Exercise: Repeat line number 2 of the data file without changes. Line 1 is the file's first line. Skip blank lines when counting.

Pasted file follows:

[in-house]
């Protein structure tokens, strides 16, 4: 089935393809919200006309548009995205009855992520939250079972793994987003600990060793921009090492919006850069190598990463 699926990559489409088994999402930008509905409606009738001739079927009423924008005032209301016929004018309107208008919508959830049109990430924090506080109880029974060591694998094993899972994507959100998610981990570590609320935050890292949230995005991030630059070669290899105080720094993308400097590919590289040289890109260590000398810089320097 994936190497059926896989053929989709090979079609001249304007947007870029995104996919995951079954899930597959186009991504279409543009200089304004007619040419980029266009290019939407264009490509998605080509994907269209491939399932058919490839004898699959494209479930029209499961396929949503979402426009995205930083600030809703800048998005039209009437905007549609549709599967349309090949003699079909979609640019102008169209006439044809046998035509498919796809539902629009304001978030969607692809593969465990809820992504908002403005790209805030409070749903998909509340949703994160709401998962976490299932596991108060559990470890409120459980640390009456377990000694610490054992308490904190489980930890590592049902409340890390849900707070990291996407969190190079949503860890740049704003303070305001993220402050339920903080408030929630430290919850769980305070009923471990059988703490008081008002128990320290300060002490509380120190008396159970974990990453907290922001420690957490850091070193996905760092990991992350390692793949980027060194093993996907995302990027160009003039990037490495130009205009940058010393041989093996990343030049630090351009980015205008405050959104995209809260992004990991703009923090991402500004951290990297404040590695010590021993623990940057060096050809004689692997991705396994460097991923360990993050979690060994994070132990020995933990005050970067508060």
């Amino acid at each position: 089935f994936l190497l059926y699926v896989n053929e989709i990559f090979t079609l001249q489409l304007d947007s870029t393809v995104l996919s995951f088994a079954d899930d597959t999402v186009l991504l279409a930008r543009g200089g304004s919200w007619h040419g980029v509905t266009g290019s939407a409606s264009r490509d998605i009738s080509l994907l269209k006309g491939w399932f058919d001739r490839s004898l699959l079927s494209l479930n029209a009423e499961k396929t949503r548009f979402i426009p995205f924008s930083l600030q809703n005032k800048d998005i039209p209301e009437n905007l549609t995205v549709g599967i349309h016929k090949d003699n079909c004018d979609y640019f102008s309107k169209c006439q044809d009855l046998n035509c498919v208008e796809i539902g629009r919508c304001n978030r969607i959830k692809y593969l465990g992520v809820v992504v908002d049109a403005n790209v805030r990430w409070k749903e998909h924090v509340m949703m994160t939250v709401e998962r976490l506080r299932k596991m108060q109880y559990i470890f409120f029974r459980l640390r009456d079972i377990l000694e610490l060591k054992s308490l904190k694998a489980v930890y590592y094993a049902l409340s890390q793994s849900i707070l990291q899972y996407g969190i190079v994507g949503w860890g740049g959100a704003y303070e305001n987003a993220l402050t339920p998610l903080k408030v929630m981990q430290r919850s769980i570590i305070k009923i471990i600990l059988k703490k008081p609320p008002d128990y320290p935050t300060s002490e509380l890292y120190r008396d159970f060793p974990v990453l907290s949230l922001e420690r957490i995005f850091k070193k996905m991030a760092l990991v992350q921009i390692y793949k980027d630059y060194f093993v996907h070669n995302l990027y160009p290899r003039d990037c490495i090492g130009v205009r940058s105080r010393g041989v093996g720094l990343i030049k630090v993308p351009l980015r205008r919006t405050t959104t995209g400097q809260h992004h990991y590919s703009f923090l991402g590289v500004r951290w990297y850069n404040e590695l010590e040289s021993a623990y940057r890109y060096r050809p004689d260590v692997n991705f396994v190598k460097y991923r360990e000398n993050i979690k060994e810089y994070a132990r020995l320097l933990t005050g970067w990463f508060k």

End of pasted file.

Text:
């Protein structure tokens, strides 16, 4: 089935393809919200006309548009995205009855992520939250079972793994987003600990060793921009090492919006850069190598990463 699926990559489409088994999402930008509905409606009738001739079927009423924008005032209301016929004018309107208008919508959830049109990430924090506080109880029974060591694998094993899972994507959100998610981990570590609320935050890292949230995005991030630059070669290899105080720094993308400097590919590289040289890109260590000398810089320097 994936190497059926896989053929989709090979079609001249304007947007870029995104996919995951079954899930597959186009991504279409543009200089304004007619040419980029266009290019939407264009490509998605080509994907269209491939399932058919490839004898699959494209479930029209499961396929949503979402426009995205930083600030809703800048998005039209009437905007549609549709599967349309090949003699079909979609640019102008169209006439044809046998035509498919796809539902629009304001978030969607692809593969465990809820992504908002403005790209805030409070749903998909509340949703994160709401998962976490299932596991108060559990470890409120459980640390009456377990000694610490054992308490904190489980930890590592049902409340890390849900707070990291996407969190190079949503860890740049704003303070305001993220402050339920903080408030929630430290919850769980305070009923471990059988703490008081008002128990320290300060002490509380120190008396159970974990990453907290922001420690957490850091070193996905760092990991992350390692793949980027060194093993996907995302990027160009003039990037490495130009205009940058010393041989093996990343030049630090351009980015205008405050959104995209809260992004990991703009923090991402500004951290990297404040590695010590021993623990940057060096050809004689692997991705396994460097991923360990993050979690060994994070132990020995933990005050970067508060």